The EU will this week unveil its first formal plans for a larger, one-trillion-euro-plus long-term budget after Britain’s departure, which threaten to further deepen divisions in the bloc.
From slashed farm funds that will anger French farmers, to development cash tied to respect for democracy, and demands for greater national contributions, the 2021-2027 budget promises to be an explosive mixture.
EU Budget Commissioner Günther Oettinger, who will present the plans in Brussels on Wednesday (2 May), says that tough steps are needed to fill a 12 to 14 billion euro hole left by Brexit.
A race against time will follow, especially as the European Commission, the EU’s executive arm, wants the budget agreed before the next European Parliament elections in May 2019, two months after Britain leaves.
EU states say it is “impossible” given the rifts between east, west, north and south, with countries anxious not to put their hands in their pockets at a time when populism on the march.
“They have to take responsibility for the ambitions that they have expressed” for the EU after Brexit, an official in Jean-Claude Juncker’s commission said on condition of anonymity.
‘There will have to be cuts’
The loss of Britain deprives the EU of one of its biggest net contributor nations at a time when the bloc is trying to finance new areas such as defence and tackling migration.
Countries including Austria and the Netherlands are already gearing up to fight any demand for increased national contributions, although France and Germany have said they are ready to pay more.
The sums at stake in the budget debate are huge, even if on the face of it they only represent a tiny fraction of the overall wealth of the European Union — the current 2014-2020 budget represented just 1% of the bloc’s GDP.
Oettinger has called for countries to increase their contributions to “between 1.1% and 1.2%” of their national budgets for the next “multi-annual financial framework”.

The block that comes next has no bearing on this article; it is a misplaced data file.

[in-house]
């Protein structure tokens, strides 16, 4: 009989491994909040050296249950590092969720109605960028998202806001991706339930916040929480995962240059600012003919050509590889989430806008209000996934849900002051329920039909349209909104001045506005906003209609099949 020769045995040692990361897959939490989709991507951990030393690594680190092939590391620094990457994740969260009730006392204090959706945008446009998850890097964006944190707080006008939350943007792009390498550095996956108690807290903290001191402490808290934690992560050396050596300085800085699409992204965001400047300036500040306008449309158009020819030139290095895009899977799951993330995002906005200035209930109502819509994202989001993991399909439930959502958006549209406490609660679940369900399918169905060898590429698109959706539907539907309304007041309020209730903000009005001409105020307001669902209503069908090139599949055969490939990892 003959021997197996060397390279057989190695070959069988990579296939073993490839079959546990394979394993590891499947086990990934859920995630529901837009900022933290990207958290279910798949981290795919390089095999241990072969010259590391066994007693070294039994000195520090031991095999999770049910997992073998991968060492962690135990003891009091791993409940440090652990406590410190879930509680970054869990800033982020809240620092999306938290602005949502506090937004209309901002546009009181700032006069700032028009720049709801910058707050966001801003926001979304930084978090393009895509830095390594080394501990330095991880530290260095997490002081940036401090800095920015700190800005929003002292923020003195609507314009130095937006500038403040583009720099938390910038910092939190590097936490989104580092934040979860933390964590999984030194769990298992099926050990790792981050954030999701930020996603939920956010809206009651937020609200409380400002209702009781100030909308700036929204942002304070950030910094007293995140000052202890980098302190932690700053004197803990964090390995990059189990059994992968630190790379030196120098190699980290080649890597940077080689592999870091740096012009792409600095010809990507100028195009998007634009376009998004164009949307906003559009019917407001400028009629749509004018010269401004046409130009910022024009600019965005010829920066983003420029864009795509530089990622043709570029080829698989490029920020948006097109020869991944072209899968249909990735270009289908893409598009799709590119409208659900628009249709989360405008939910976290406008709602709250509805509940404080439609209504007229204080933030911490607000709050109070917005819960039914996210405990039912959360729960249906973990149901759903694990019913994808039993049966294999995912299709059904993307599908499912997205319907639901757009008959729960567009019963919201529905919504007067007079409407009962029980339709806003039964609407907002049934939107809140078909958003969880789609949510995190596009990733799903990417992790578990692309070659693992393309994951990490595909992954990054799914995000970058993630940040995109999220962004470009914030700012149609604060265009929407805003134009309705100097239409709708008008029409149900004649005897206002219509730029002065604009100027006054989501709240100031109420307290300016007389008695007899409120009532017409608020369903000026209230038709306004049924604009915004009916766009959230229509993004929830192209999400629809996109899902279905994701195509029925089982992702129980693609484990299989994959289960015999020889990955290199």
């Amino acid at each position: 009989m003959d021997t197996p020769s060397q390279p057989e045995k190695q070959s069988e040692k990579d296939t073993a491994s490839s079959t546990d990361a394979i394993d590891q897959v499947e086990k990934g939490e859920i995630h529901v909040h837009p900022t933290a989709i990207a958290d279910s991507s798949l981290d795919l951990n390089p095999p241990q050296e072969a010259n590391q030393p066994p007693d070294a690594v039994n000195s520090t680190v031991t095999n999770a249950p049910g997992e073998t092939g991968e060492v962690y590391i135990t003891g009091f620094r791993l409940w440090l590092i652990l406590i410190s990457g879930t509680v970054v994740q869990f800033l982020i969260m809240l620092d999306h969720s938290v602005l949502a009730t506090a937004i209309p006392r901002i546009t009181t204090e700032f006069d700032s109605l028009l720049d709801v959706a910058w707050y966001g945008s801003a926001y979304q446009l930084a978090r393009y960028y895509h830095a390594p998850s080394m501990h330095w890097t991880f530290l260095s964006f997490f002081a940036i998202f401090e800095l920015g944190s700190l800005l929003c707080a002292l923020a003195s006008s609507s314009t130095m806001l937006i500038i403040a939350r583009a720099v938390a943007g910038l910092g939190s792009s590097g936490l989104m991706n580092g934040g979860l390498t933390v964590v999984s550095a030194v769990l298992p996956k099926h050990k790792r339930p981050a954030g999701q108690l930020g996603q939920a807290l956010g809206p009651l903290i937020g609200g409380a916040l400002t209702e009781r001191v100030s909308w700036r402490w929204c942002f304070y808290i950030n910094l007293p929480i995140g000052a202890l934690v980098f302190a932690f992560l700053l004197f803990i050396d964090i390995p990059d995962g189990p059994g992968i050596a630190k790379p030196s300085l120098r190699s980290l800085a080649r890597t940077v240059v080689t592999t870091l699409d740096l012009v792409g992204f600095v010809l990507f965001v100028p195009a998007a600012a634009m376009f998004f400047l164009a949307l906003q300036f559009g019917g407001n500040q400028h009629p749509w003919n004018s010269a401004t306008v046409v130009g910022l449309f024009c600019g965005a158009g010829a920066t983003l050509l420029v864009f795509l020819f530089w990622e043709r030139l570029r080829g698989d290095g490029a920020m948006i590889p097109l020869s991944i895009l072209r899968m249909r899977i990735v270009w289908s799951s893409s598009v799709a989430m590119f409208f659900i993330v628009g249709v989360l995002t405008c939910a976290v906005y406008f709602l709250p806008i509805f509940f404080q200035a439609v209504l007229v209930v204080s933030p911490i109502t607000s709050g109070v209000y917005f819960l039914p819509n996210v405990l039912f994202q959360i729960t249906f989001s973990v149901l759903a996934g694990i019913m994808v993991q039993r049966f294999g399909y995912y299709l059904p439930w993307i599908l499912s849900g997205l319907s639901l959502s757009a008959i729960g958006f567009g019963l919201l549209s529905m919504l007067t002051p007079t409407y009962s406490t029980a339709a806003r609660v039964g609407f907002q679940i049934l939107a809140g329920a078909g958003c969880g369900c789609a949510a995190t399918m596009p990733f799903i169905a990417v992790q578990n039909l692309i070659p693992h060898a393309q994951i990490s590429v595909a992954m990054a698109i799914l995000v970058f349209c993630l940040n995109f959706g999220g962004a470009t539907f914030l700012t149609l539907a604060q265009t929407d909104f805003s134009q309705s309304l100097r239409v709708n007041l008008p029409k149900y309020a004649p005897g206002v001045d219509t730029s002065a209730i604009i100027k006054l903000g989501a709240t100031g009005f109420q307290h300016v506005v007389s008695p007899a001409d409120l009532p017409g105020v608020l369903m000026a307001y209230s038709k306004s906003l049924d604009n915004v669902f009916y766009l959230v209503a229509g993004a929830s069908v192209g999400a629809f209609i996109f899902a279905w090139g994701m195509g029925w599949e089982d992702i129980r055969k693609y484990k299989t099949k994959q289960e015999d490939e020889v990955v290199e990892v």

But along with the new resources “there will have to be cuts,” the German commissioner has warned.
Sources said they would be “modest” amounting to less than 10%.
Most will target the two areas that together account for nearly three quarters of all EU spending.
The EU’s infamous Common Agricultural Policy is first in the crosshairs, accounting for 37% of the bloc’s spending. That will be difficult to swallow for France, whose farmers are the biggest beneficiaries of CAP funds.
Paris has said it is ready to defend “substantial reform” but the “indispensable security of aid for farmers cannot be affected”, a diplomatic source said.
Also targeted will be so-called cohesion funds that are used to fund development in poorer European countries. They represent a further 35% of the EU’s budget.
Most of that money currently goes to eastern former Soviet bloc countries which are still catching up economically.
But southern nations such as Spain and Italy have started demanding that some is redirected to tackle mass youth unemployment in their countries.
The eastern countries are also alarmed by the commission’s plans to link the funds to respect for the rule of law.
Poland and Hungary, both criticised by Brussels over democratic issues, have battened down the hatches and say they are being criticised for failing to take in refugees.
“We will not accept arbitrary mechanisms which will make the funds an instrument of political pressure, Poland’s deputy European affairs minister Konrad Szymanski said.
Some of the money saved will be directed to guarding the EU’s frontiers in the wake of the migration crisis, with the Commission planning to more than quintuple the size of the Frontex border agency to nearly 6,000, a European source said.